Al Qaeda-linked militants attacked Yemeni army troops in Dofes, to the west of Zinjibar. Twenty-six militants and ten soldiers, including a colonel, were killed in the fighting, according to Yemeni military sources. Yemeni military planes bombed a militant stronghold in Zinjibar and in Shaqra. Yemen’s ruling party website cited a military source who claimed that the Yemeni army had made significant progress against the militants and had destroyed a number of car bombs.
Al Qaeda in the Arabian Peninsula’s spiritual leader called on Saudi leaders to accept reforms. Sheikh Ibrahim al Rubaish, a former Guantanamo detainee, states that the government should: 1) Expel polytheists from the Arabian Peninsula; 2) Repeal secular laws, made by man, that have replaced shari’a; 3) Return the shari’a courts to their former standing; 4) Extend the authority of the Commission of Promoting Virtue and Forbidding Vice; 5) Permit Islamic scholars to speak freely, without fear of reprimand from the government; 6) Release all religious prisoners from jail; and 7) Facilitate the travel of those wishing to fight in Palestine, Iraq, and other Muslim lands. Rubaish warns that these steps are necessary in order for the survival of the Saudi government and warns that the government will be targeted if it does not make the suggested reforms. (Statement obtained and translated by SITE.)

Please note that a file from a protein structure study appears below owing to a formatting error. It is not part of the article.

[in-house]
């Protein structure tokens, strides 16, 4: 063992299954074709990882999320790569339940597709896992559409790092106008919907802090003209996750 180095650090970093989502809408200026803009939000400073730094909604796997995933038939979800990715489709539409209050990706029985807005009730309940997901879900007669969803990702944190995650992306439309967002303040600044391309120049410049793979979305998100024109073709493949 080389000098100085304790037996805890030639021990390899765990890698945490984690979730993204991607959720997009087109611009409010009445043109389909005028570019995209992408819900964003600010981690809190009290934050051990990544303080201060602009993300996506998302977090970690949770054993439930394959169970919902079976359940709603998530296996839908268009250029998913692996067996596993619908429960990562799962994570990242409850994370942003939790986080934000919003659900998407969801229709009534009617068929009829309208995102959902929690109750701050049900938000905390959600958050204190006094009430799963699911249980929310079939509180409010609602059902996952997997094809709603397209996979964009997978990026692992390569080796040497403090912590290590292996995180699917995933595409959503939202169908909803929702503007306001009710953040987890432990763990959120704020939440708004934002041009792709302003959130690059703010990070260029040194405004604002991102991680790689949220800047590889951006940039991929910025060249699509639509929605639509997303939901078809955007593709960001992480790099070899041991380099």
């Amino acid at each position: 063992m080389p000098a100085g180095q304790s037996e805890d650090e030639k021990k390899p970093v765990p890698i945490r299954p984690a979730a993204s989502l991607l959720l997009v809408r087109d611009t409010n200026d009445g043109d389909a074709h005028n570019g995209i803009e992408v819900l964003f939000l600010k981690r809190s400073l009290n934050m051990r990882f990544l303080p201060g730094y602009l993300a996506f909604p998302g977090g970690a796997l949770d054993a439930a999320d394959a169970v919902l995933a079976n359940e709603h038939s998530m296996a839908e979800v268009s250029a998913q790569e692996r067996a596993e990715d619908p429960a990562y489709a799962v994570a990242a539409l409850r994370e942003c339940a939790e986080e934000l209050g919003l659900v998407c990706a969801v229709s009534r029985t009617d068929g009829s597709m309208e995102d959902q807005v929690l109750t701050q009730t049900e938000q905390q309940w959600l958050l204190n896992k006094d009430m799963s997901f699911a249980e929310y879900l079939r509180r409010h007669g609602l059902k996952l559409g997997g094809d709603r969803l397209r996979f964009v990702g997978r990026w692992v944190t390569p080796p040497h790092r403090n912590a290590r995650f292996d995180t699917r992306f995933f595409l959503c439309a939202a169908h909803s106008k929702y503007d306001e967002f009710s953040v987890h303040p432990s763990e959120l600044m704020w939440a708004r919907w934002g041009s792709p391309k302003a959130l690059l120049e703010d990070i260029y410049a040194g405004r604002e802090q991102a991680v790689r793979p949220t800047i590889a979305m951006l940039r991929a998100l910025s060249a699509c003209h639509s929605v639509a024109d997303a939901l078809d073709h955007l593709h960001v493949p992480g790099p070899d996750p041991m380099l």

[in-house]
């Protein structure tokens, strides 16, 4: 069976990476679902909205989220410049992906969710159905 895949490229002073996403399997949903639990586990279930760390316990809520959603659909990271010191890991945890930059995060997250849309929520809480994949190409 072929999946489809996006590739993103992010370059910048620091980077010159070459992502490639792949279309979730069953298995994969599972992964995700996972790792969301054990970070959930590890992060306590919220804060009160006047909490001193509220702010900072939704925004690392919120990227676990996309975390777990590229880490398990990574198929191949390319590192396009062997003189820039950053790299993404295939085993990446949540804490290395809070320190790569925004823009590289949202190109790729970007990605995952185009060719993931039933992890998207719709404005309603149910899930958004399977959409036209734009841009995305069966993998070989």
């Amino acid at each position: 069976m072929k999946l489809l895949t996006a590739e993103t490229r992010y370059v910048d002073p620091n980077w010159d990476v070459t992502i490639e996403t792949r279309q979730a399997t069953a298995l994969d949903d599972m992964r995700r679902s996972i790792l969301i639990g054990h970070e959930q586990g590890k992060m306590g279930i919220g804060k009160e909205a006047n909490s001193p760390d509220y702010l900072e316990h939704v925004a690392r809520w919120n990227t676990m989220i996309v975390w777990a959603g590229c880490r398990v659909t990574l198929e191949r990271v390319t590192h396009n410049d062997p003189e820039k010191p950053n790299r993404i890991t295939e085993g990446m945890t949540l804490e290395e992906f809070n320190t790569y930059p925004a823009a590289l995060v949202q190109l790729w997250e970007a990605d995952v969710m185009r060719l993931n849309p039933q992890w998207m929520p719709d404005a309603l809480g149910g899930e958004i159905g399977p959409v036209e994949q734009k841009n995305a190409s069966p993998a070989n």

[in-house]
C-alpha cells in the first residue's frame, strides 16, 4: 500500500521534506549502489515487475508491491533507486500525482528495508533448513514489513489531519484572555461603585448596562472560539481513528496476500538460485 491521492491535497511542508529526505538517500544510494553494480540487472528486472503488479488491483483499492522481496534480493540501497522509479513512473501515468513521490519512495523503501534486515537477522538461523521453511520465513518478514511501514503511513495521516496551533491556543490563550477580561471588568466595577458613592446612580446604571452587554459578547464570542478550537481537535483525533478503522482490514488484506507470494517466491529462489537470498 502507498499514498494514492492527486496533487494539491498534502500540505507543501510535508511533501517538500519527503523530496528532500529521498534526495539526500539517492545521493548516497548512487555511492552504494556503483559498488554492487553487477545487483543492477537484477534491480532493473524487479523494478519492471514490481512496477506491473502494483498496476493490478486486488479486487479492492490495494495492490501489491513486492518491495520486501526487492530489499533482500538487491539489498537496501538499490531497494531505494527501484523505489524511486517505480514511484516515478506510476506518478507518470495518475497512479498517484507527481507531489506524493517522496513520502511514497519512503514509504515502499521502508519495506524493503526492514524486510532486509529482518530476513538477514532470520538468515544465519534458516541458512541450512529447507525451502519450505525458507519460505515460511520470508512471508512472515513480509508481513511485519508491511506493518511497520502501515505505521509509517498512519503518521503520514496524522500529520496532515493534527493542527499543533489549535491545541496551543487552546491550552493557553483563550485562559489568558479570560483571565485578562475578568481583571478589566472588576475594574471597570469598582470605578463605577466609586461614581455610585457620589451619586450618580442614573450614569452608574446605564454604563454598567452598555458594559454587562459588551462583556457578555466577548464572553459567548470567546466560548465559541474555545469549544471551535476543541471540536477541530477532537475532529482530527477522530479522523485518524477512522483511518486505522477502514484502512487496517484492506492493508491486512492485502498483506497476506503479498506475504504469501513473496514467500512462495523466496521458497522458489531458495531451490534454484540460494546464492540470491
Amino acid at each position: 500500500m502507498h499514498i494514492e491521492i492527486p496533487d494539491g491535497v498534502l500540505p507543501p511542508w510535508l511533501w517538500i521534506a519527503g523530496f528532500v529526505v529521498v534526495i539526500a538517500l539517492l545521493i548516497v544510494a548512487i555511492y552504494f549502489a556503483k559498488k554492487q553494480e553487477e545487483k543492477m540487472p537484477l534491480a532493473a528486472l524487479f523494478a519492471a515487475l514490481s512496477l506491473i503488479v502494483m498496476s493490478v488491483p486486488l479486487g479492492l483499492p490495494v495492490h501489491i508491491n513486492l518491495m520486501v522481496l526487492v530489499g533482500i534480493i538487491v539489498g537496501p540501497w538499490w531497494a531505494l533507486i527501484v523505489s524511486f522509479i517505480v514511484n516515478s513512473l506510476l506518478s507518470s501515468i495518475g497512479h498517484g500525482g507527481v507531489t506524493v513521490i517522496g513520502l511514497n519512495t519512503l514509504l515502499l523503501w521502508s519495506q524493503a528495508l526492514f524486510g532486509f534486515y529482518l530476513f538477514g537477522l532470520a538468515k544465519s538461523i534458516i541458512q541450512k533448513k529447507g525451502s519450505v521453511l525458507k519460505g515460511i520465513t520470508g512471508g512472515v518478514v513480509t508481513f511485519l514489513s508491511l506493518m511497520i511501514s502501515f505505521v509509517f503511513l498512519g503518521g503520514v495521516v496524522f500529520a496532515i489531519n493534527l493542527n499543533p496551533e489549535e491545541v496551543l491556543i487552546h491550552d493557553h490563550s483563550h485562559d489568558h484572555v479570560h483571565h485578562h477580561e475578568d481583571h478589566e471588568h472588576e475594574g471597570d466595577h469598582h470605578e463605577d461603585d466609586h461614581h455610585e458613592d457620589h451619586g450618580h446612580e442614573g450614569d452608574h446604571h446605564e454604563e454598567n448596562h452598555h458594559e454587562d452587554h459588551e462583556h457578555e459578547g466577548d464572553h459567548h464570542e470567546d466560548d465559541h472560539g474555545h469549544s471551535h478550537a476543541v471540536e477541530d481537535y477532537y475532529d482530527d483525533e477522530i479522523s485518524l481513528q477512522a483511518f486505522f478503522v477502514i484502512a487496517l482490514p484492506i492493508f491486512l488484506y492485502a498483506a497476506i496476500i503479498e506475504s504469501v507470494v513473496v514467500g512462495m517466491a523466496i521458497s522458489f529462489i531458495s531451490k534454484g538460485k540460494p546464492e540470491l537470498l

Yemeni President Ali Abdullah Saleh issued a statement committing to presidential elections. Saleh said, “We have committed to the previous initiatives including the Gulf initiative and the efforts and statement of the (United Nations) Security Council and to moving toward achieving ... as soon as possible arrangements to hold general and free and direct elections for the new president of the republic.”
Protestors in Yemen have announced that anti-government demonstrations will continue through Eid al Fitr, the holiday that marks the end of the Muslim holy month of Ramadan. Protests are occurring throughout the country.
A resolution to the political crisis in the capital will not end the fragmentation of the Yemeni state, which remains at risk of a broader armed conflict. The current situation has increased al Qaeda's operating space in Yemen.
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